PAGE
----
Giger was best-known for designing the Xenomorph creature in Ridley Scott's 1979 film, for which he won an Oscar for Best Achievement in Visual Effects. Among other projects, he also worked with avant-garde filmmaker Alejandro Jodorowsky on an uncompleted adaptation of Dune, which recently became the subject of a documentary.
His work straddled the line between cyberpunk and goth, which made it attractive to many musicians. Giger created album art for Danzig, Debbie Harry, Dead Kennedys, and others. With an idiosyncratic aesthetic that might be best described as nightmarish, he often depicted dreamscapes filled with skulls, sexual fetish imagery, and half-organic, half-mechanical hybrids. Giger primarily worked with airbrush, pastels, and ink, but he also created sculptures — and Korn's lead singer, Jonathan Davis, once commissioned Giger to craft a "biomechanical" microphone stand.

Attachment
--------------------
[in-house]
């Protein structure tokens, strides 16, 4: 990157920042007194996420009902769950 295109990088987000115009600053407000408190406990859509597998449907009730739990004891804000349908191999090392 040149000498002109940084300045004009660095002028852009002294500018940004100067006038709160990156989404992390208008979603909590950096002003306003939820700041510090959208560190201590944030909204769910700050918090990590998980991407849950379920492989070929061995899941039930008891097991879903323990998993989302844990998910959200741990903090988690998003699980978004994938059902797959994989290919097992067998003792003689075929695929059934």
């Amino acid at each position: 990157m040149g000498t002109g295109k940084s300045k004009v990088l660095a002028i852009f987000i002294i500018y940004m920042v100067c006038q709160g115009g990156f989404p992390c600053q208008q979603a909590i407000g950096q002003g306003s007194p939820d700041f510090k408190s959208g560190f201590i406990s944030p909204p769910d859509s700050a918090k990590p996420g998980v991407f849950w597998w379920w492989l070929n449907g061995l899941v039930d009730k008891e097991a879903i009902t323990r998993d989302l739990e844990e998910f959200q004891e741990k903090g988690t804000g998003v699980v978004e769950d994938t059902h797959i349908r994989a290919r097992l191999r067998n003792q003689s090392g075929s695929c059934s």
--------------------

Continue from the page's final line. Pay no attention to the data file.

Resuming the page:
Now, the H.R. Giger Museum in Gruyères, Switzerland, contains a permanent collection of his body of work, where it is overseen by his wife, Carmen Maria Scheifele Giger.
Below is a documentary about Giger's work on Alien and the creation of his his first compendium of paintings, Necronomicon: